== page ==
ByAngelo Delos Trinos, writer at Creators.co
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Angelo Delos Trinos

We may not have a time-travelling DeLorean DMC-12 or proper hoverboards just yet, but the future seen in Back To The Future Part II is slowly coming to pass. Earlier this year, Nike announced that they were developing the technology to make the fictional self-lacing Nike Air Mags seen in Back To The Future Part II a reality, and now they're set to be on store shelves (or at least internet sites) by the end of the year!

The Future Is Here

Definitely not the 2015 you remember
Definitely not the 2015 you remember

In Back To The Future Part II, Marty McFly and Doc Brown visited the not-so distant future of October 21, 2015, to find a strangely familiar yet still outlandish alternate version of their home town. In this future, fashion is a bit more... weird.

Not only were teenagers sporting tin foil-inspired accessories, but technology has advanced so much that clothes were now able to strap and adjust themselves automatically. The most popular piece of apparel was the pair of self-strapping Nike Air Mag shoes, which became a must-buy for pretty much anyone watching the movie. There was just one problem: the shoes were fictional at the time.

The future of humanity
The future of humanity

Now, roughly a year after the date Back To The Future Part II prophesied to be the future, Nike unveiled the real-life version of the Nike Air Mags which will be ready for purchase in November of this year.

Introducing The Nike HyperAdapt 1.0

The Nike HyperAdapt 1.0 was first announced earlier this year. In a tweet from Nike's public relations director Heidi Burgett, the Nike HyperAdapt 1.0 was confirmed for a late November limited release, just in time for the holiday rush.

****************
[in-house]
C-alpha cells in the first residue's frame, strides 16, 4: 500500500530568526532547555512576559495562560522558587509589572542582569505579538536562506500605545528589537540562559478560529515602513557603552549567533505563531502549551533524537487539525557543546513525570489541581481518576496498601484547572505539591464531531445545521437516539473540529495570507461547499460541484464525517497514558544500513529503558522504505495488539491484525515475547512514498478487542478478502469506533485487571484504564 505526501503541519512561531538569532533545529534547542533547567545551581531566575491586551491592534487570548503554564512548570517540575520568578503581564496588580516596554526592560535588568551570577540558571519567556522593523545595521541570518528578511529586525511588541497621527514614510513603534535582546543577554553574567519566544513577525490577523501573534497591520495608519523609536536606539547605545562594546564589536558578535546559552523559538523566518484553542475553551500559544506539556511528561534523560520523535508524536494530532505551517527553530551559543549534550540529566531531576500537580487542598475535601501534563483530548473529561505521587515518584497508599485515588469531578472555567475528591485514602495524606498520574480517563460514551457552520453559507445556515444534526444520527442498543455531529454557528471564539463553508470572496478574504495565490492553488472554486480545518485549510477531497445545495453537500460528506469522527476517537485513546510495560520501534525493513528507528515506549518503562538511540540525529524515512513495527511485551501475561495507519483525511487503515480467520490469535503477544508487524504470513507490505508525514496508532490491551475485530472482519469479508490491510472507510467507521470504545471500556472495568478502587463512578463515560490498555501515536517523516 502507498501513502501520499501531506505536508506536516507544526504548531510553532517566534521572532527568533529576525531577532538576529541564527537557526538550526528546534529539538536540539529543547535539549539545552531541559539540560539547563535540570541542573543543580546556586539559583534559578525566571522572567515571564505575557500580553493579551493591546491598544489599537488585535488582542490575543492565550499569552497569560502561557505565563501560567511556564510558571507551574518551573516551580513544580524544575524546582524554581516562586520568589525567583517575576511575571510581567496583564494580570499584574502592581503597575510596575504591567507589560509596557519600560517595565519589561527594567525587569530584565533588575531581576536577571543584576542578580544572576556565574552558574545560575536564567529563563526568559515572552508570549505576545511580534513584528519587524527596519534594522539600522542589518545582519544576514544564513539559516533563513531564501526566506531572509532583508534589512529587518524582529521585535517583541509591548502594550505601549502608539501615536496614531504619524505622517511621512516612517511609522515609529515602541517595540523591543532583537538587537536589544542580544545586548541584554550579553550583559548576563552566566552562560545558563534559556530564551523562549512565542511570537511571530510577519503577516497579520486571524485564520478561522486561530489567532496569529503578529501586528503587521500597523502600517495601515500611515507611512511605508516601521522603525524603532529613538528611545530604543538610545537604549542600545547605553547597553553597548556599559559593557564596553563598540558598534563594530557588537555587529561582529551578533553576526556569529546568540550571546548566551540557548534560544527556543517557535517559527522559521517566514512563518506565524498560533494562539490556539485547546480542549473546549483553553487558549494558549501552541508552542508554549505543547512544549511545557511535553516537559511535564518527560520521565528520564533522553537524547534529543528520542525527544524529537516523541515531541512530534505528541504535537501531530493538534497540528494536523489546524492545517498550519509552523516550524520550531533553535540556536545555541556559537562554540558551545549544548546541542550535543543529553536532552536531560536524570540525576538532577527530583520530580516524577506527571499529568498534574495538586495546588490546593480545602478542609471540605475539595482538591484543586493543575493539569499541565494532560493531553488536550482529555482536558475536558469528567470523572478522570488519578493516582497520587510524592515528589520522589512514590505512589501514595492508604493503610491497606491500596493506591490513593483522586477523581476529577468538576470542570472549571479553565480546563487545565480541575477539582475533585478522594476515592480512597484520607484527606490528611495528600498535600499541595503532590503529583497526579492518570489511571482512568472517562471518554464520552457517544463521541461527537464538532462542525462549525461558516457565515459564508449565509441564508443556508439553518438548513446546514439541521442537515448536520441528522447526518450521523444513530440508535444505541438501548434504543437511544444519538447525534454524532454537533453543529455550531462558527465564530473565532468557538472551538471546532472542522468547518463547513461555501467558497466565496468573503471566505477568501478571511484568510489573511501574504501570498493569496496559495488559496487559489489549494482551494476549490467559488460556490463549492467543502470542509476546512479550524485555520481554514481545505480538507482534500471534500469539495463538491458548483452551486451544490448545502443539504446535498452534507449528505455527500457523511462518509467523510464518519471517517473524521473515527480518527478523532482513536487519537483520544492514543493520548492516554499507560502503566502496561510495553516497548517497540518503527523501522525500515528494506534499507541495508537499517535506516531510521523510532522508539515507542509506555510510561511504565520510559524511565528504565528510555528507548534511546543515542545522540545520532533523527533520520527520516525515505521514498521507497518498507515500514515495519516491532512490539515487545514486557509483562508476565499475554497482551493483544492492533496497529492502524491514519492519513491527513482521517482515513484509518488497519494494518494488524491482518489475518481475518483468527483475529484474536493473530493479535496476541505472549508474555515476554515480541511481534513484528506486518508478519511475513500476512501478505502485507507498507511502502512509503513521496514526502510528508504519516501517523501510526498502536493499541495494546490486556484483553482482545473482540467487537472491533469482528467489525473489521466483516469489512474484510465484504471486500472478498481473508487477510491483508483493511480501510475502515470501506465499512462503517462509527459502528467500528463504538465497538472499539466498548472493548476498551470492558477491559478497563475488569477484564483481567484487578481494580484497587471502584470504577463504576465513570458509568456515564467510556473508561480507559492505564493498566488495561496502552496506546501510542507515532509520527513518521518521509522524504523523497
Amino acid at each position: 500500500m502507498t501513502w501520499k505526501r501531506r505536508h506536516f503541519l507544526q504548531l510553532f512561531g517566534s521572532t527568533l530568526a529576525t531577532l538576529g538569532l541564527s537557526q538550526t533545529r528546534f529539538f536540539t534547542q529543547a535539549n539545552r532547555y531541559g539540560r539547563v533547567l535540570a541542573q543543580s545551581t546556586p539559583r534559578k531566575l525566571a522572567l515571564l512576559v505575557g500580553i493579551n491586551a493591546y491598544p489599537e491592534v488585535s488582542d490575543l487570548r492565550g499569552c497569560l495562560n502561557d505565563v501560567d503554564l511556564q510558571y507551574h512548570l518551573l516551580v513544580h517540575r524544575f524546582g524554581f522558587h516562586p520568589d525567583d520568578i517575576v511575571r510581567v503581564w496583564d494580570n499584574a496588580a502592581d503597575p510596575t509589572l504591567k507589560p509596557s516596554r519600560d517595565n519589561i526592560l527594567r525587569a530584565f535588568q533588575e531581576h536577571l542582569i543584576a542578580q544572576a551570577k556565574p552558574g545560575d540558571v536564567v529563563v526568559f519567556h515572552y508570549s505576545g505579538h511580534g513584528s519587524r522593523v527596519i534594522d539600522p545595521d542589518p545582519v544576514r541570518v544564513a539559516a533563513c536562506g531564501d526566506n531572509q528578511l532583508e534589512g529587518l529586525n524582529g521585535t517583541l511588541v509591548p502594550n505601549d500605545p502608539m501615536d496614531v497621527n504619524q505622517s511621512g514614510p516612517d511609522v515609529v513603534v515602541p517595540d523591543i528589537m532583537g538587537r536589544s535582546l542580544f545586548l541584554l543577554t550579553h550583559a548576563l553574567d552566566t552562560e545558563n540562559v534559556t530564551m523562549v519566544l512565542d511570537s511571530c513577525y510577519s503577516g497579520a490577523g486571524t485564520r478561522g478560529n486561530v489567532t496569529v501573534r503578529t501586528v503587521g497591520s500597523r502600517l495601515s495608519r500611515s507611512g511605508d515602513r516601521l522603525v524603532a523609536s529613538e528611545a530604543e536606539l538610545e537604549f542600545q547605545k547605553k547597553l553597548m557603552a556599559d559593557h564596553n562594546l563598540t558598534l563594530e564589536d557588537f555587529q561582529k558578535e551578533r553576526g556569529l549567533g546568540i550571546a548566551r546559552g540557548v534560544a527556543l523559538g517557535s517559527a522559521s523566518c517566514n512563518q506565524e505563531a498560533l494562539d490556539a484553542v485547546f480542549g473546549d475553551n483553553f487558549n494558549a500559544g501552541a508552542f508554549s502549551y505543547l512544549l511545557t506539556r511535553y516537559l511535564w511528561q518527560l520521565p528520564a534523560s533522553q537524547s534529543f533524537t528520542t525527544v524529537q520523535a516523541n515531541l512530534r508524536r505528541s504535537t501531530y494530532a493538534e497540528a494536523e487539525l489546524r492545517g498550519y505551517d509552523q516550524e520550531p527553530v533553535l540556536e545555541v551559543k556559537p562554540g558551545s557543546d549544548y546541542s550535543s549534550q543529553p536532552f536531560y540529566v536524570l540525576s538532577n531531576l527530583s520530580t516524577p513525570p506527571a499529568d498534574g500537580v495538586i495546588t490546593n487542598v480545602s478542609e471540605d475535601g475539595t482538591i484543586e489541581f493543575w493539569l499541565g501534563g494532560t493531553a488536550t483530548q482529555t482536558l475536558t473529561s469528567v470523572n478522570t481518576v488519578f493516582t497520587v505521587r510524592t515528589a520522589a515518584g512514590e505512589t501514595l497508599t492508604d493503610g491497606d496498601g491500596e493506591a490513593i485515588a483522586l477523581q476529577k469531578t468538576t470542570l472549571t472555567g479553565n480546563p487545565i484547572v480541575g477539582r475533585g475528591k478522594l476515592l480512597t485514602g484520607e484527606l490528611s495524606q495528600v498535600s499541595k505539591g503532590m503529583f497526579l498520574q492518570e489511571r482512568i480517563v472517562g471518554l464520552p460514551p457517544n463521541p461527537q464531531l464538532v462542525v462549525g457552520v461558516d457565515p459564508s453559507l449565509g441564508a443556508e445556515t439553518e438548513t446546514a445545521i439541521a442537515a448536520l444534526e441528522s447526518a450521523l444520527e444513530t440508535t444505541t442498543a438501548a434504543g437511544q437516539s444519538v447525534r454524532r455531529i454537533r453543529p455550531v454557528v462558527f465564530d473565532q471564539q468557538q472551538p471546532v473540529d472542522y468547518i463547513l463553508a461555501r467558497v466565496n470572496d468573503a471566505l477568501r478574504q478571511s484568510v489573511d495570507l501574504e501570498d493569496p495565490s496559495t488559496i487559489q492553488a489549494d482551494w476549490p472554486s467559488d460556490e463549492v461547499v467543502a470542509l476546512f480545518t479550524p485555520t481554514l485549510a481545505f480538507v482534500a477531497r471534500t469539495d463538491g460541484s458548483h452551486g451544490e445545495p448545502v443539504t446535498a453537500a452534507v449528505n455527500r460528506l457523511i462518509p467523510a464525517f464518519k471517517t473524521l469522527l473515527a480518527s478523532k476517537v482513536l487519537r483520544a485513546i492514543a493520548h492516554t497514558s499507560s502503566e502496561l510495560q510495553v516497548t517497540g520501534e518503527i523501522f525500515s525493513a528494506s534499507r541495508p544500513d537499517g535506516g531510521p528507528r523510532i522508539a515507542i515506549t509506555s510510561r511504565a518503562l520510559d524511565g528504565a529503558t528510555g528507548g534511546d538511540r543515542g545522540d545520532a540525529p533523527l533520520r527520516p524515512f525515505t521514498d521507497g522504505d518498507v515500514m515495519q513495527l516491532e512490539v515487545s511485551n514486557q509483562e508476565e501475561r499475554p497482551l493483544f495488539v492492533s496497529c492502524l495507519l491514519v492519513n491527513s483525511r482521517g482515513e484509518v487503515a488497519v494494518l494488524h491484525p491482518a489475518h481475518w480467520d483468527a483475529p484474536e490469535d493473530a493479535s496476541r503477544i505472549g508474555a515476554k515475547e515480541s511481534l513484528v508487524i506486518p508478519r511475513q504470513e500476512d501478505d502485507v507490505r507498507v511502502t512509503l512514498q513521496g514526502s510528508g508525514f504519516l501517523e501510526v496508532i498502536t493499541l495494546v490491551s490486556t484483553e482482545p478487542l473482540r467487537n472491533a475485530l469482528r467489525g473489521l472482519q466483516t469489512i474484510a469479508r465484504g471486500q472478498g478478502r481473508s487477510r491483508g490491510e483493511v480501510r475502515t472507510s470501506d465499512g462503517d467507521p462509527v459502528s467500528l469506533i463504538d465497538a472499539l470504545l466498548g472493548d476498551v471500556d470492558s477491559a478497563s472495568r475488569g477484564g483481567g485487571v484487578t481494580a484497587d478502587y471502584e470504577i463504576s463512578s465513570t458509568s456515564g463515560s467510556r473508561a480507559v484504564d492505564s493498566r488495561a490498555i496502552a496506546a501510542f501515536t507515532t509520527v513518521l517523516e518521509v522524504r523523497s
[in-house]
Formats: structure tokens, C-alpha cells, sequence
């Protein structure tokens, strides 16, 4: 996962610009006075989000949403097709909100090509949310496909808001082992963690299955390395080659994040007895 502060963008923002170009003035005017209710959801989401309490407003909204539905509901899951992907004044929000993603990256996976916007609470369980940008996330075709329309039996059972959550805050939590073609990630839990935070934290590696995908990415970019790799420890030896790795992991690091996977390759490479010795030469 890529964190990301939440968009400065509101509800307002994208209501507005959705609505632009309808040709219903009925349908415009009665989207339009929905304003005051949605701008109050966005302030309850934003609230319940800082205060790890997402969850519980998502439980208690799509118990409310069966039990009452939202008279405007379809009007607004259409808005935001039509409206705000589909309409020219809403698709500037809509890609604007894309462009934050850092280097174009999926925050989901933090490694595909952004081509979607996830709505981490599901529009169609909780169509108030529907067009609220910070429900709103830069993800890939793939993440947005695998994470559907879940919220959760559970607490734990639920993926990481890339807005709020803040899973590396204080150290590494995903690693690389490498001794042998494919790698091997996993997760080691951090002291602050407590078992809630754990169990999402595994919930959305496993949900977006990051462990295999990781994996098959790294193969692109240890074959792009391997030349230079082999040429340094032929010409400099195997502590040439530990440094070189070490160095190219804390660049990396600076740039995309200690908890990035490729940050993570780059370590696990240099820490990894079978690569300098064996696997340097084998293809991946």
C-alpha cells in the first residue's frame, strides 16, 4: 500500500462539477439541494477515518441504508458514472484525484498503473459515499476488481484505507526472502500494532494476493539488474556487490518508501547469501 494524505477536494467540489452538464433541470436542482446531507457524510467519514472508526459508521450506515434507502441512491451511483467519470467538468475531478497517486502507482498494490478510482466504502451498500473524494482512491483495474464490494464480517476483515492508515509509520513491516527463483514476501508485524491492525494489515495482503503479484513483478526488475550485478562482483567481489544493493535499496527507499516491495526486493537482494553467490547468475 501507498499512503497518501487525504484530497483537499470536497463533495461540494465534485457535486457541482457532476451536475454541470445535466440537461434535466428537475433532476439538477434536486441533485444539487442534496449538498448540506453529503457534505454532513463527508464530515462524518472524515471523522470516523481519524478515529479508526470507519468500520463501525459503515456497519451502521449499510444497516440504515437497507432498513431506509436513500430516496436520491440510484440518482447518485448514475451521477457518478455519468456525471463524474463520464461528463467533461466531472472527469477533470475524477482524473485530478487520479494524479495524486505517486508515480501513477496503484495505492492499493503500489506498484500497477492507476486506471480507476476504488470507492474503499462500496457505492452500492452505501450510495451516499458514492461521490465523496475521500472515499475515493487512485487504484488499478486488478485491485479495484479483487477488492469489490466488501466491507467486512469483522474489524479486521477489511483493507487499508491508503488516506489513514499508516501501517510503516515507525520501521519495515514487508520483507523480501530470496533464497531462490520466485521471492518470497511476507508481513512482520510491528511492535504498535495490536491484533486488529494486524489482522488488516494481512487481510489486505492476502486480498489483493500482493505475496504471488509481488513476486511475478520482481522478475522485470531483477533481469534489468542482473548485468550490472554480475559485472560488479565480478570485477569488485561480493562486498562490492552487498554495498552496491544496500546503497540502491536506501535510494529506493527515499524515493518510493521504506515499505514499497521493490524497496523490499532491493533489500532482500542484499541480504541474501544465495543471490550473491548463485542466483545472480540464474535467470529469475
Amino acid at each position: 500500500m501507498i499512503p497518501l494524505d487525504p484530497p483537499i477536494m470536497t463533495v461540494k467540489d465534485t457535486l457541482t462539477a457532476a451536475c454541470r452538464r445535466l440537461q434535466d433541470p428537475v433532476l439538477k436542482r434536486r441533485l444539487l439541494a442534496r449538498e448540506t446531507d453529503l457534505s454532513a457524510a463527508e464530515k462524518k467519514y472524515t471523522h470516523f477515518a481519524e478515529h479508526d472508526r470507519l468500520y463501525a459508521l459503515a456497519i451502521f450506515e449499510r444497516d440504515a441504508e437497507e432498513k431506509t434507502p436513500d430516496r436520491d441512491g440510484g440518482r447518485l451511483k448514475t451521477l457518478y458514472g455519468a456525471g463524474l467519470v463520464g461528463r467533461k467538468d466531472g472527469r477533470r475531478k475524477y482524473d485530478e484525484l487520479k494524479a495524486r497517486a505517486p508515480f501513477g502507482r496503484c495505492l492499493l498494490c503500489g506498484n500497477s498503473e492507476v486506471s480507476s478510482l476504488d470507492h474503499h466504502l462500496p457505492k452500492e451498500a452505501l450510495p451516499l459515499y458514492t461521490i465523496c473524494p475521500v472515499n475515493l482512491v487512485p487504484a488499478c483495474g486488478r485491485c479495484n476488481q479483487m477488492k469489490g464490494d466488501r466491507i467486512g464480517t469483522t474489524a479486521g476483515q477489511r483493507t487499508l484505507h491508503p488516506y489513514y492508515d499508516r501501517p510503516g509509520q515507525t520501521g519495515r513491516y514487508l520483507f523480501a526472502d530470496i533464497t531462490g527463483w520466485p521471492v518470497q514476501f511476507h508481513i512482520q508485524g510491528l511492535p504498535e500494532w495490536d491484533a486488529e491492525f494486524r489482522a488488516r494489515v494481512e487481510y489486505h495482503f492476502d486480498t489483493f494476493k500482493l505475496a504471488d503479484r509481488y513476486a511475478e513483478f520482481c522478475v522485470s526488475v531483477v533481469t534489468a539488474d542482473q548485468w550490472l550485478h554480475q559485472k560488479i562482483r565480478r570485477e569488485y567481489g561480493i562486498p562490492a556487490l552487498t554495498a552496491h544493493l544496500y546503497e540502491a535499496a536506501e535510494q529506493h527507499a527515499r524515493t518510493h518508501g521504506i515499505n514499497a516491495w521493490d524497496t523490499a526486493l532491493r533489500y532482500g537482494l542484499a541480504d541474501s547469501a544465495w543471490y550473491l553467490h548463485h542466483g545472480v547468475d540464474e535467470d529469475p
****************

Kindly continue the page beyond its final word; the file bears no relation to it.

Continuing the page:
There is currently no price tag attached to the shoes, but given the self-adjusting technology, expect the Nike HyperAdapt 1.0 to have a steep opening price.

Nike built its own self-adjusting shoe techn, which they dubbed Adaptive Fit Technology, specifically for the HyperAdapt 1.0. With the push of a button the HyperAdapt activates its sensors to either tighten or loosen its laces in order to adjust to the wearer's foot size. The Adaptive Fit Technology system is powered by a battery which gives the shoes two weeks of energy before needing to be recharged for just three hours. The L.E.D. lights on the sides of the shoes give users visual cues and information about the shoes' remaining power and the mini-motors' status.

The final design of the sneakers may look nothing like the Nike Air Mags seen in Back To The Future, but this could be chalked up as a sign of just how different modern fashion senses are from what people considered to be "futuristic" back in the '80s.

If it's any consolation, replicas of the shoes exist without auto-lacing, and Nike released 1500 limited-edition pairs of self-lacing Nike Air Mags in 2011. The financial proceeds of the special Nike Air Mags went to Michael J. Fox's Foundation for Parkinson’s Research. These shoes were modeled and patterned after the Nike Air Mags that Marty McFly wore in Back To The Future Part II, complete with matching sound effects. Nike even gave Michael J. Fox his own pair of Nike Air Mags, which amused him to no end.

When Sci-Fi Becomes Reality

The DeLorean in 'Back To The Future'
The DeLorean in 'Back To The Future'

This is not the first time a piece of technology from Back To The Future made its way to the real world. Before the Nike HyperAdapt was given a commercial release date, the franchise's signature car was confirmed for a comeback. Earlier this year, the DeLorean Motor Company announced that the long-discontinued DeLorean DMC-12 will return to production for the first time in almost 30 years.

The DMC-12 was actually considered to be an industrial failure when it first hit the streets, due to poor reception and sales. Thanks to Back In The Future, the car that served as the chassis for Doc Brown's now famous time travelling machine became a cultural icon and an expensive must-have for car nuts and movie buffs. The DeLorean Motor Company aims to make at least 300 replicas of their flagship vehicle and price it at just below $100,000, depending on the engine.

Still no word on the DeLorean's flying capabilities
Still no word on the DeLorean's flying capabilities

Back To The Future may have predicted a brighter future for humanity than the one we're actually living in, but the legacy of Robert Zemecki's sci-fi trilogy is undeniable. Up until today, people who grew up watching Doc Brown and Marty McFly travel through time still look to the movies for all kinds of inspiration. The Back To The Future movies may be decades old, but the impact and influence the series had on audiences will live on forever.

What other examples of future technology from 'Back To The Future' do you want to see?